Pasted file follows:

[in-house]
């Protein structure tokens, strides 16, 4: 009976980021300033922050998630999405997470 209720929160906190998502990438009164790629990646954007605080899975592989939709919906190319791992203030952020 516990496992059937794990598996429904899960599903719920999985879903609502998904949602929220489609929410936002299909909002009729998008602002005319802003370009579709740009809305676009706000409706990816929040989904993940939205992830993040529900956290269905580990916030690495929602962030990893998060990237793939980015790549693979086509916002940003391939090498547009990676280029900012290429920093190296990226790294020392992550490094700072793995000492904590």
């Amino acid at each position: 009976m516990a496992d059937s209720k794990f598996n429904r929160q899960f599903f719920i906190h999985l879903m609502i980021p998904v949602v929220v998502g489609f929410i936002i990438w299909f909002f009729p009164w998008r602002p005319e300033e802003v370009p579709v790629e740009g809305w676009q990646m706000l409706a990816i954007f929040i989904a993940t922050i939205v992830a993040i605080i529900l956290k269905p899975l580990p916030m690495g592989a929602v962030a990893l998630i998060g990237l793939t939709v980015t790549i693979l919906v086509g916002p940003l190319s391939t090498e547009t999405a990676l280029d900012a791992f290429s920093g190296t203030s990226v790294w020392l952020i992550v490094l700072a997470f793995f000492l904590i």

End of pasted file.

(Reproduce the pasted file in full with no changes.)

[in-house]
């Protein structure tokens, strides 16, 4: 009976980021300033922050998630999405997470 209720929160906190998502990438009164790629990646954007605080899975592989939709919906190319791992203030952020 516990496992059937794990598996429904899960599903719920999985879903609502998904949602929220489609929410936002299909909002009729998008602002005319802003370009579709740009809305676009706000409706990816929040989904993940939205992830993040529900956290269905580990916030690495929602962030990893998060990237793939980015790549693979086509916002940003391939090498547009990676280029900012290429920093190296990226790294020392992550490094700072793995000492904590």
């Amino acid at each position: 009976m516990a496992d059937s209720k794990f598996n429904r929160q899960f599903f719920i906190h999985l879903m609502i980021p998904v949602v929220v998502g489609f929410i936002i990438w299909f909002f009729p009164w998008r602002p005319e300033e802003v370009p579709v790629e740009g809305w676009q990646m706000l409706a990816i954007f929040i989904a993940t922050i939205v992830a993040i605080i529900l956290k269905p899975l580990p916030m690495g592989a929602v962030a990893l998630i998060g990237l793939t939709v980015t790549i693979l919906v086509g916002p940003l190319s391939t090498e547009t999405a990676l280029d900012a791992f290429s920093g190296t203030s990226v790294w020392l952020i992550v490094l700072a997470f793995f000492l904590i």